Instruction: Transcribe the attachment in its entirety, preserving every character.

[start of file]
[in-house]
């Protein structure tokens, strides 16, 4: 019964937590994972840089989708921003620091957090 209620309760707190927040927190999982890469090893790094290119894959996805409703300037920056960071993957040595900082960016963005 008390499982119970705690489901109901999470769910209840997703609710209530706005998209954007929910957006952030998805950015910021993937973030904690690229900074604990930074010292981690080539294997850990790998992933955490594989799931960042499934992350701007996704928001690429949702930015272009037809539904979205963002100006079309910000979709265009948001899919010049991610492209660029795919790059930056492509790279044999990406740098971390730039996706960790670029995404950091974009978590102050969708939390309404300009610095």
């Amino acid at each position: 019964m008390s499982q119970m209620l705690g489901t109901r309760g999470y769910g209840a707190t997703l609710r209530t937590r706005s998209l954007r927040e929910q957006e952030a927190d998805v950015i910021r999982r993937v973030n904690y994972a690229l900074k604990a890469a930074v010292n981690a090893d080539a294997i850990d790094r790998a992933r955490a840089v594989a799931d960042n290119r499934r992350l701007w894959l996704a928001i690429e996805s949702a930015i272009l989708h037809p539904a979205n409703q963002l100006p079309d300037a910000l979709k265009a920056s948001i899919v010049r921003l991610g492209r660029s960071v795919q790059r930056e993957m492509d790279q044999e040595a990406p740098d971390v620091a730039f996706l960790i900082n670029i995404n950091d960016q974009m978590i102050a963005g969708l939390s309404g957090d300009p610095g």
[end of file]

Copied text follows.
[in-house]
């Protein structure tokens, strides 16, 4: 019964937590994972840089989708921003620091957090 209620309760707190927040927190999982890469090893790094290119894959996805409703300037920056960071993957040595900082960016963005 008390499982119970705690489901109901999470769910209840997703609710209530706005998209954007929910957006952030998805950015910021993937973030904690690229900074604990930074010292981690080539294997850990790998992933955490594989799931960042499934992350701007996704928001690429949702930015272009037809539904979205963002100006079309910000979709265009948001899919010049991610492209660029795919790059930056492509790279044999990406740098971390730039996706960790670029995404950091974009978590102050969708939390309404300009610095």
């Amino acid at each position: 019964m008390s499982q119970m209620l705690g489901t109901r309760g999470y769910g209840a707190t997703l609710r209530t937590r706005s998209l954007r927040e929910q957006e952030a927190d998805v950015i910021r999982r993937v973030n904690y994972a690229l900074k604990a890469a930074v010292n981690a090893d080539a294997i850990d790094r790998a992933r955490a840089v594989a799931d960042n290119r499934r992350l701007w894959l996704a928001i690429e996805s949702a930015i272009l989708h037809p539904a979205n409703q963002l100006p079309d300037a910000l979709k265009a920056s948001i899919v010049r921003l991610g492209r660029s960071v795919q790059r930056e993957m492509d790279q044999e040595a990406p740098d971390v620091a730039f996706l960790i900082n670029i995404n950091d960016q974009m978590i102050a963005g969708l939390s309404g957090d300009p610095g």